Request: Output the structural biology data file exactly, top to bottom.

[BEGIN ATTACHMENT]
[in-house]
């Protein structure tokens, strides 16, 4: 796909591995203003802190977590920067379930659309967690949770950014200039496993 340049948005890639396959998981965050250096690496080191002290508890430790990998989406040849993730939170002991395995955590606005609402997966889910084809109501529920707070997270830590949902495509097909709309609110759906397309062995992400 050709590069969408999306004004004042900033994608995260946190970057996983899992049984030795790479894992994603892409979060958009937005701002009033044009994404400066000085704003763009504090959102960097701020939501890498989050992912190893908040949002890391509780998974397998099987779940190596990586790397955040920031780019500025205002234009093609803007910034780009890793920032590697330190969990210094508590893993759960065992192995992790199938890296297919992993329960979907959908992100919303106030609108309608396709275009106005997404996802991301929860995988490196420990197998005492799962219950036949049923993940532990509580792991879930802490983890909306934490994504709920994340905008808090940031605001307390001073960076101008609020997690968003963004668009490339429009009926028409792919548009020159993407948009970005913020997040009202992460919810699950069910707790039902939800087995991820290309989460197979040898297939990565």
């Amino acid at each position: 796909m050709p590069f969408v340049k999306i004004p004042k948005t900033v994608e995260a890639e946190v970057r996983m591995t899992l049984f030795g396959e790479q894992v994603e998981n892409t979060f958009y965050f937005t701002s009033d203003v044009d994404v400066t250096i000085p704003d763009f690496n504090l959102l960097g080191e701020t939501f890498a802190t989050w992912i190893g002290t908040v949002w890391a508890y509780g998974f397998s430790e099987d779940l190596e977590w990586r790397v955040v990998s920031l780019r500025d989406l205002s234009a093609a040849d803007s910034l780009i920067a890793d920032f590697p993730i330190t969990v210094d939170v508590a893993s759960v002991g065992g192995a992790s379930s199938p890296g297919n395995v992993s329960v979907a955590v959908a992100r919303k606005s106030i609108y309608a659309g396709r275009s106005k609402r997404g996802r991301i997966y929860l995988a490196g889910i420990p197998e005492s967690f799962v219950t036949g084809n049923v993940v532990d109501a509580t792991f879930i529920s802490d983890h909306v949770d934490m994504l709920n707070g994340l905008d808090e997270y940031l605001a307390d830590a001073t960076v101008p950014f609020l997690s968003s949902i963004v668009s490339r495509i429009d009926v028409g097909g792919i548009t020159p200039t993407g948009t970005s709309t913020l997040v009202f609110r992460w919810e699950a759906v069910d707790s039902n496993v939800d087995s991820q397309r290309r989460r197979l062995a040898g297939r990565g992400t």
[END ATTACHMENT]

[in-house]
């Protein structure tokens, strides 16, 4: 796909591995203003802190977590920067379930659309967690949770950014200039496993 340049948005890639396959998981965050250096690496080191002290508890430790990998989406040849993730939170002991395995955590606005609402997966889910084809109501529920707070997270830590949902495509097909709309609110759906397309062995992400 050709590069969408999306004004004042900033994608995260946190970057996983899992049984030795790479894992994603892409979060958009937005701002009033044009994404400066000085704003763009504090959102960097701020939501890498989050992912190893908040949002890391509780998974397998099987779940190596990586790397955040920031780019500025205002234009093609803007910034780009890793920032590697330190969990210094508590893993759960065992192995992790199938890296297919992993329960979907959908992100919303106030609108309608396709275009106005997404996802991301929860995988490196420990197998005492799962219950036949049923993940532990509580792991879930802490983890909306934490994504709920994340905008808090940031605001307390001073960076101008609020997690968003963004668009490339429009009926028409792919548009020159993407948009970005913020997040009202992460919810699950069910707790039902939800087995991820290309989460197979040898297939990565």
């Amino acid at each position: 796909m050709p590069f969408v340049k999306i004004p004042k948005t900033v994608e995260a890639e946190v970057r996983m591995t899992l049984f030795g396959e790479q894992v994603e998981n892409t979060f958009y965050f937005t701002s009033d203003v044009d994404v400066t250096i000085p704003d763009f690496n504090l959102l960097g080191e701020t939501f890498a802190t989050w992912i190893g002290t908040v949002w890391a508890y509780g998974f397998s430790e099987d779940l190596e977590w990586r790397v955040v990998s920031l780019r500025d989406l205002s234009a093609a040849d803007s910034l780009i920067a890793d920032f590697p993730i330190t969990v210094d939170v508590a893993s759960v002991g065992g192995a992790s379930s199938p890296g297919n395995v992993s329960v979907a955590v959908a992100r919303k606005s106030i609108y309608a659309g396709r275009s106005k609402r997404g996802r991301i997966y929860l995988a490196g889910i420990p197998e005492s967690f799962v219950t036949g084809n049923v993940v532990d109501a509580t792991f879930i529920s802490d983890h909306v949770d934490m994504l709920n707070g994340l905008d808090e997270y940031l605001a307390d830590a001073t960076v101008p950014f609020l997690s968003s949902i963004v668009s490339r495509i429009d009926v028409g097909g792919i548009t020159p200039t993407g948009t970005s709309t913020l997040v009202f609110r992460w919810e699950a759906v069910d707790s039902n496993v939800d087995s991820q397309r290309r989460r197979l062995a040898g297939r990565g992400t």